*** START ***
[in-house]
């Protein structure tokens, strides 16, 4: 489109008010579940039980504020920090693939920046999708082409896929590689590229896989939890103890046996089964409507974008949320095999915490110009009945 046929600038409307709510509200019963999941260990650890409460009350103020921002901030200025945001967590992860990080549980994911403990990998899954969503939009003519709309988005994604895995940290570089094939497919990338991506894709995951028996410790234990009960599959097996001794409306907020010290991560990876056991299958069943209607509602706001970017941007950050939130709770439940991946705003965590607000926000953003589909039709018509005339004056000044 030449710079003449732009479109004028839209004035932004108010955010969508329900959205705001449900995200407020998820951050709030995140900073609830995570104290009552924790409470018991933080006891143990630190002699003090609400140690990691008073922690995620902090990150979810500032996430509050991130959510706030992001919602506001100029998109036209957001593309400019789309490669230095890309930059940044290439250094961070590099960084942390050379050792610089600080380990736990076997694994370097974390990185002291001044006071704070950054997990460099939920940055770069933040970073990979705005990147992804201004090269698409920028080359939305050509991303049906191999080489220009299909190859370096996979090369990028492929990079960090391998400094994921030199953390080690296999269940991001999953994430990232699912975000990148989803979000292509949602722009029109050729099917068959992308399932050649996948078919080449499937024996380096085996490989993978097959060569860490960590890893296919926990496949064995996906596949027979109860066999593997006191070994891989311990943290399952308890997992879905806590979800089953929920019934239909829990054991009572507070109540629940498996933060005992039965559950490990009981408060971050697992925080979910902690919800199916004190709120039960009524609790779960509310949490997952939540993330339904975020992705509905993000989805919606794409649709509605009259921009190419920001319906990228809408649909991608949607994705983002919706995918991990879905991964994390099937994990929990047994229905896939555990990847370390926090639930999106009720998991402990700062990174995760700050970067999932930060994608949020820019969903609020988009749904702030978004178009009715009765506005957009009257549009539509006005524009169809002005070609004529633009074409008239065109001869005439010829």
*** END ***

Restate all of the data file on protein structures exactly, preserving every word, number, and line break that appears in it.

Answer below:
[in-house]
């Protein structure tokens, strides 16, 4: 489109008010579940039980504020920090693939920046999708082409896929590689590229896989939890103890046996089964409507974008949320095999915490110009009945 046929600038409307709510509200019963999941260990650890409460009350103020921002901030200025945001967590992860990080549980994911403990990998899954969503939009003519709309988005994604895995940290570089094939497919990338991506894709995951028996410790234990009960599959097996001794409306907020010290991560990876056991299958069943209607509602706001970017941007950050939130709770439940991946705003965590607000926000953003589909039709018509005339004056000044 030449710079003449732009479109004028839209004035932004108010955010969508329900959205705001449900995200407020998820951050709030995140900073609830995570104290009552924790409470018991933080006891143990630190002699003090609400140690990691008073922690995620902090990150979810500032996430509050991130959510706030992001919602506001100029998109036209957001593309400019789309490669230095890309930059940044290439250094961070590099960084942390050379050792610089600080380990736990076997694994370097974390990185002291001044006071704070950054997990460099939920940055770069933040970073990979705005990147992804201004090269698409920028080359939305050509991303049906191999080489220009299909190859370096996979090369990028492929990079960090391998400094994921030199953390080690296999269940991001999953994430990232699912975000990148989803979000292509949602722009029109050729099917068959992308399932050649996948078919080449499937024996380096085996490989993978097959060569860490960590890893296919926990496949064995996906596949027979109860066999593997006191070994891989311990943290399952308890997992879905806590979800089953929920019934239909829990054991009572507070109540629940498996933060005992039965559950490990009981408060971050697992925080979910902690919800199916004190709120039960009524609790779960509310949490997952939540993330339904975020992705509905993000989805919606794409649709509605009259921009190419920001319906990228809408649909991608949607994705983002919706995918991990879905991964994390099937994990929990047994229905896939555990990847370390926090639930999106009720998991402990700062990174995760700050970067999932930060994608949020820019969903609020988009749904702030978004178009009715009765506005957009009257549009539509006005524009169809002005070609004529633009074409008239065109001869005439010829």